Using a games console in the primary classroom: effects of 'Brain Training' programme on computation and self-esteem

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    Abstract

    It is known that computer games are motivating for children, but there is limited direct evidence of their effects on classroom learning. The aim of this exploratory study was to investigate the effects of a commercial off-the-shelf computer game on children's mental computation skills and on aspects of self-perceptions. A pre-post design was employed. The participants were 71 primary school children (10-11 years old) from three classes. In School 1, a class of 21 children used a games console for 20 minutes each day, running a 'brain training' game. Two comparison groups were used. In School 2, 31 children used 'Brain Gym' techniques in their class over the treatment period. In school three, a class of 19 children acted as no-treatment controls. The treatment period was 10 weeks. Significant pre-post gains were found in the games console group for both accuracy and speed of calculations, while results for the two comparison groups were mixed. The games console group showed significant gains in global self-esteem, but not in other aspects of self-concept. The comparison groups showed no significant gains in any area of self-perceptions. There is a need now for upscaling to investigate generalisability.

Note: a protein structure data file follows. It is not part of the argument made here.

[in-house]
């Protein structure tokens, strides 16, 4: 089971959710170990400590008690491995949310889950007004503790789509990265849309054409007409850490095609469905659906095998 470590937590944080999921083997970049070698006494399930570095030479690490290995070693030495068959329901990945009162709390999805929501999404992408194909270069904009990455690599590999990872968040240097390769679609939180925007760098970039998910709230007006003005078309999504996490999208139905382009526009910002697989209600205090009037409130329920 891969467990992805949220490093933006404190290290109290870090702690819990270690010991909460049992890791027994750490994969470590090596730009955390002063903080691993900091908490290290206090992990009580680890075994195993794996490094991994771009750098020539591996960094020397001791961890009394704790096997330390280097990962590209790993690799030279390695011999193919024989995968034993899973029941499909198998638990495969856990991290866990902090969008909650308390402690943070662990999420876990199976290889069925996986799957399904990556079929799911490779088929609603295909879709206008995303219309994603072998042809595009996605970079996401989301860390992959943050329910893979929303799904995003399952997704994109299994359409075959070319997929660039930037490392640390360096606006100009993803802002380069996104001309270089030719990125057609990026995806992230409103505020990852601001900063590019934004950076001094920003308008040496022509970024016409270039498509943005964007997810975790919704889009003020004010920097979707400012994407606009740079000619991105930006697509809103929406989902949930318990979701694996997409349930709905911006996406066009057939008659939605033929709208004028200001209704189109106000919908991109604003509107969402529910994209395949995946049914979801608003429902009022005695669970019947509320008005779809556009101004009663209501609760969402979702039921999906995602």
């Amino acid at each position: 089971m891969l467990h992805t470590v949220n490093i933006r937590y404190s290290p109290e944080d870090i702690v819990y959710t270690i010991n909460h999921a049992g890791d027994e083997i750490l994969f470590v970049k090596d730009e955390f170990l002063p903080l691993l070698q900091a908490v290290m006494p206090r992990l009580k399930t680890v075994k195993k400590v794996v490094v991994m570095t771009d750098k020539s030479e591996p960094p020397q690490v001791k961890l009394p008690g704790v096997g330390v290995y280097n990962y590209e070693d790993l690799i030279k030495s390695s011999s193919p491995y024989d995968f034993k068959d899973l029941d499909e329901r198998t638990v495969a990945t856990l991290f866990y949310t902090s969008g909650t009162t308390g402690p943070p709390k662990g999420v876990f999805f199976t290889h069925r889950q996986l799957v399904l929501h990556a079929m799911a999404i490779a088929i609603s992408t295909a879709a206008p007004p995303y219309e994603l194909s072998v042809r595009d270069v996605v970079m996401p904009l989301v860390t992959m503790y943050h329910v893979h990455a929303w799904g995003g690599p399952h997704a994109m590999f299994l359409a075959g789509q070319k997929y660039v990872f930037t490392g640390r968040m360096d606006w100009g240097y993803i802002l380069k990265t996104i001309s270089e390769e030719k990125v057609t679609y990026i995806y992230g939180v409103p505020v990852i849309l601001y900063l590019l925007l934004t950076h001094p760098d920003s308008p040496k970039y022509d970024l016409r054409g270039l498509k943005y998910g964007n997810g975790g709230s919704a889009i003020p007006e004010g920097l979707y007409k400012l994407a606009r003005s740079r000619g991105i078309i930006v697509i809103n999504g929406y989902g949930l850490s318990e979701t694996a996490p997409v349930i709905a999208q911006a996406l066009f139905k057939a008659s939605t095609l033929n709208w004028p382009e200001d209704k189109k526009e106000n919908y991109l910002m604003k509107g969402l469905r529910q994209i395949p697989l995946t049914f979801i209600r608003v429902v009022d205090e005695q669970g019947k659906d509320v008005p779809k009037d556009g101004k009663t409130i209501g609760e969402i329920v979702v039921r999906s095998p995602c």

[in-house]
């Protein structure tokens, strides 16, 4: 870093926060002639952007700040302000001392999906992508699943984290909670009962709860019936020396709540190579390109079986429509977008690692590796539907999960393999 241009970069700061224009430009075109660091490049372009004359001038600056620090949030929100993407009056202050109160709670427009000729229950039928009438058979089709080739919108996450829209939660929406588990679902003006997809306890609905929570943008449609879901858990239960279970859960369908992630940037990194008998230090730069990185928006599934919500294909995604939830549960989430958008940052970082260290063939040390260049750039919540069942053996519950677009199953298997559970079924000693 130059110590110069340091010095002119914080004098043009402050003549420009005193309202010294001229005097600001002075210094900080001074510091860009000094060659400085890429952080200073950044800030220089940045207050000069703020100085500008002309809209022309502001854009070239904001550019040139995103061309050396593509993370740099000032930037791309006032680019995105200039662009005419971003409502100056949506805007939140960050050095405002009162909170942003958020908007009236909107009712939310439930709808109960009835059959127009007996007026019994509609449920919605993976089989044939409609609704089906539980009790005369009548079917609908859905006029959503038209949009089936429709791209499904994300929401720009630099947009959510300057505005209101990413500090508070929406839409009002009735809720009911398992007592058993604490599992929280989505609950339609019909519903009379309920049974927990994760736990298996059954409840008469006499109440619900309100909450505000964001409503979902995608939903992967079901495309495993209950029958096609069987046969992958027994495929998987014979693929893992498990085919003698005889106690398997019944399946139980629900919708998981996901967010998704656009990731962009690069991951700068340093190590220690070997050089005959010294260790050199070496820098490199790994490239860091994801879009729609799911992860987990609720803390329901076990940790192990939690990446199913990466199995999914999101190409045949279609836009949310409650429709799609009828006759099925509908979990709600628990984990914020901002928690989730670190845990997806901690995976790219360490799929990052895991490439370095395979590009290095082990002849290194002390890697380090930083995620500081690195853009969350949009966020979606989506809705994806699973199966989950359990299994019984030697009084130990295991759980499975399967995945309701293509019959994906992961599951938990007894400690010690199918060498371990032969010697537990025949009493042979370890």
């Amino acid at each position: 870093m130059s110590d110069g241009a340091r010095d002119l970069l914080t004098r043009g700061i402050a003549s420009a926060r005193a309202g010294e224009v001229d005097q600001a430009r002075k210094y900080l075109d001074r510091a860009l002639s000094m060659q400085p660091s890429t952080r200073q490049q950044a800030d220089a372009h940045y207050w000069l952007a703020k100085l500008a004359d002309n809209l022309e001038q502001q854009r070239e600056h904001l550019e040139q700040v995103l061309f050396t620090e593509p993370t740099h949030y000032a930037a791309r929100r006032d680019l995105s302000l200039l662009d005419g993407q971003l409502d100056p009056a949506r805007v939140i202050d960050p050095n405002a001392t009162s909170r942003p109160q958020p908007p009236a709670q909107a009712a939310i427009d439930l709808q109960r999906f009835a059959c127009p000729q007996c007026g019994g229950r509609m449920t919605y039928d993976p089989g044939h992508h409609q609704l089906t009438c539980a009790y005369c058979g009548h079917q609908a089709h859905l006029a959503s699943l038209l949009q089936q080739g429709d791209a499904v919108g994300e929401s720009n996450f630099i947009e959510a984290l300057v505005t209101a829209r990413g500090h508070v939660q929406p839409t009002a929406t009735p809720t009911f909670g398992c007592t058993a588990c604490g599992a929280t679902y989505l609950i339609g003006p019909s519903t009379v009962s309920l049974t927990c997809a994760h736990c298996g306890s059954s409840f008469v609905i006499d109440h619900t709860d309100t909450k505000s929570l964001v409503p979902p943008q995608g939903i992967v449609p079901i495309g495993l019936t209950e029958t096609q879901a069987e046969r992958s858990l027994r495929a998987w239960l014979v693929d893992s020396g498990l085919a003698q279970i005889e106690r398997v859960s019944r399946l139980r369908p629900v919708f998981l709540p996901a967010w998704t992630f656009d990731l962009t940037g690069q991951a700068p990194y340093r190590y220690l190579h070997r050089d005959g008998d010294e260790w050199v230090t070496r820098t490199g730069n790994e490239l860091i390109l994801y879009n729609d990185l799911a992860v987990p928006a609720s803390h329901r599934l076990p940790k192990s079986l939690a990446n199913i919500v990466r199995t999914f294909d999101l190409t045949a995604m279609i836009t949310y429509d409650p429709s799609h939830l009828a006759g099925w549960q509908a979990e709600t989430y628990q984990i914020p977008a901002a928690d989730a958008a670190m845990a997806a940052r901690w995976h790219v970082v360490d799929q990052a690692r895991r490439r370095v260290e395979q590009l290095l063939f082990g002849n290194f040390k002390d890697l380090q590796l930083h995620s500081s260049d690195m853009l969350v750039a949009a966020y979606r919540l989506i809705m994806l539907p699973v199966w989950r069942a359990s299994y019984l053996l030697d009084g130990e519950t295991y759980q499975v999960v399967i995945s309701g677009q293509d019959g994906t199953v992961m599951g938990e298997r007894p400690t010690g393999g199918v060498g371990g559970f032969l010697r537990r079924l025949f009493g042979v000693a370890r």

Original languageEnglish
    Pages (from-to)242-255
    Number of pages14
    JournalBritish Journal of Educational Technology
    Volume41
    Issue number2
    DOIs
    Publication statusPublished - 2010

    Fingerprint

    self-esteem
    training program
    brain
    classroom
    computer game
    Group
    self-image
    school
    self-concept
    schoolchild
    primary school
    learning
    evidence

    Keywords

    • Computer games
    • Education
    • Primary school pupils

    Cite this

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    title = "Using a games console in the primary classroom: effects of 'Brain Training' programme on computation and self-esteem",